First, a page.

Declarations of Independence (Book)
American Cinema and the Partiality of Independent Production
American independent cinema has been an important creative and cultural media entity for the past fifteen years. The approach of this sector is one of cultural construction that simultaneously provides a socio-political reference through which critics and audience can attach certain films to popular movements and ideas. Declarations of Independence questions the supposed autonomy of this cinema and asks if independent film can possibly survive in the face of the mass-production and profit of Hollywood. Berra’s text presents the reader with a unique structural approach to the subject matter with his arguments mirroring the actual film production process. He gives detailed insight into the core product with reference to specific films and studies of audiences and their enthusiasm for this type of alternative media. American Independent cinema continues to grow as a fashionable scene and Declarations of Independence analyses its popularity, economic viability and the production process of so-called ‘niche’ cinema. Berra uses directors such as Quentin Tarantino and Steven Soderberg as examples of those who have crossed successfully into the cultural mainstream, altering media and public perception. This comprehensive book is a useful resource for scholars as it gives an overview of the industry from conception of a film right though to festival exposure and public consumption. Berra also presents a strong academic argument and places the discussion of this increasingly popular genre within a wider socio-political context.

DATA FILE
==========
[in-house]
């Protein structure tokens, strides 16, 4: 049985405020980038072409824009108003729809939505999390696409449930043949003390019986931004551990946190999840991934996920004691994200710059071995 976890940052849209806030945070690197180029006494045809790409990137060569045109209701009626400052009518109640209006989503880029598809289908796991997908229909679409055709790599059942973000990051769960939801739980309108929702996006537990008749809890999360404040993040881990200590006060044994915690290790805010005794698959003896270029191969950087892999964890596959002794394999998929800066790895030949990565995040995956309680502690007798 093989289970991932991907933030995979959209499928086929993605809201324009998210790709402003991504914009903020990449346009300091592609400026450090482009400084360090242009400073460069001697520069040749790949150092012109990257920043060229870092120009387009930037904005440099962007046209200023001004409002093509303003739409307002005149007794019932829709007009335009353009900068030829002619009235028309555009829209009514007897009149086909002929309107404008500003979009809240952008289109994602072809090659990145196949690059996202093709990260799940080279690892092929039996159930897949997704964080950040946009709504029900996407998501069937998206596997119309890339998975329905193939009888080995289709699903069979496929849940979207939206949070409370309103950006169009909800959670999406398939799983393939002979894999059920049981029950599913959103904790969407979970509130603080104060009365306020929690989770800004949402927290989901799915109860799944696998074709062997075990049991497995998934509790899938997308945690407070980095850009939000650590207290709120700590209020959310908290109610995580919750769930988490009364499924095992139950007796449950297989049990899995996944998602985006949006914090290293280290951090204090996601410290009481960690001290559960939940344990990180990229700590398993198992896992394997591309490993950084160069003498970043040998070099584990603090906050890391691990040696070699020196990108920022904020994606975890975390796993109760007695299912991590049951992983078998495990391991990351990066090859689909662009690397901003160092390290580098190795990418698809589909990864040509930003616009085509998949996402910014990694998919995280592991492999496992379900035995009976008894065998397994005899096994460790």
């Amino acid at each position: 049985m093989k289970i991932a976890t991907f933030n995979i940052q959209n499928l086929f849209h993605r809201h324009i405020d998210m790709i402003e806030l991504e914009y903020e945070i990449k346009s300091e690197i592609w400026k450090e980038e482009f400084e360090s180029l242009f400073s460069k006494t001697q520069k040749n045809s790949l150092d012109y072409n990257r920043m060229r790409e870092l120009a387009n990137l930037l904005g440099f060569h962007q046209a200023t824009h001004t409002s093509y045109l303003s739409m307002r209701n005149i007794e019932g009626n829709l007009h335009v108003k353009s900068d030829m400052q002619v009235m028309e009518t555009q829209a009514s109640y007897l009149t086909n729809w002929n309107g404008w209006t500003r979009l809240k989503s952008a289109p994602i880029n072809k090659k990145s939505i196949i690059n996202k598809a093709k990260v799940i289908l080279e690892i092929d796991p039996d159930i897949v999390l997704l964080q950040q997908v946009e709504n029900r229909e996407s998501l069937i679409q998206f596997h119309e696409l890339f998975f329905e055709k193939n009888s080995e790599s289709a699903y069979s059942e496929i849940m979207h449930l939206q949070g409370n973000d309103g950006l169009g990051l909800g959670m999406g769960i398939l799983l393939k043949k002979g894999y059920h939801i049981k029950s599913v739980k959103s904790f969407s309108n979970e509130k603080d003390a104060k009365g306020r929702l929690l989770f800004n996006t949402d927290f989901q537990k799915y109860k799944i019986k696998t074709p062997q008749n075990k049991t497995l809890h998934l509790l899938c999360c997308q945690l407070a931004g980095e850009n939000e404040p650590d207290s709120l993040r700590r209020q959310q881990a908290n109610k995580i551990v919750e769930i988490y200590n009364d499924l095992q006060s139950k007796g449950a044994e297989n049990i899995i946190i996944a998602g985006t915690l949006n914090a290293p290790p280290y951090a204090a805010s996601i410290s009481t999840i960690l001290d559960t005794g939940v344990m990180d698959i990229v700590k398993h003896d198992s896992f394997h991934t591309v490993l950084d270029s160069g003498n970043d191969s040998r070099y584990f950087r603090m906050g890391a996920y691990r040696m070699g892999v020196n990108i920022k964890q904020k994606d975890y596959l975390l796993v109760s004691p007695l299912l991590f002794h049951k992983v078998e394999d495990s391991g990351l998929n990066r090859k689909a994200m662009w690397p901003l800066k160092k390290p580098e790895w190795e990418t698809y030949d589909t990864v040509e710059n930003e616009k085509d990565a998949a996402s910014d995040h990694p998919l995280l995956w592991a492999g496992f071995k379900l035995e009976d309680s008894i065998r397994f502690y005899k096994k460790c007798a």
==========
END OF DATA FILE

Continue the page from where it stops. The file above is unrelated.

John Berra is a lecturer in Film and Language Studies at Renmin University of China. He is the author of Declarations of Independence: American Cinema and the Partiality of Independent Production (2008); editor of the Directory of World Cinema: American Independent volumes 1, 2 and 3; editor of the Directory of World Cinema:Japan volumes 1, 2 and 3; co-editor of World Film Locations: Beijing (2012) and World Film Locations: Shanghai (2014); and co-editor of the East Asian Journal of Popular Culture. He has also contributed to Electric Shadows: A Century of Chinese Cinema (2014). He is also a contributor to magazines, including Electric Sheep and Film International.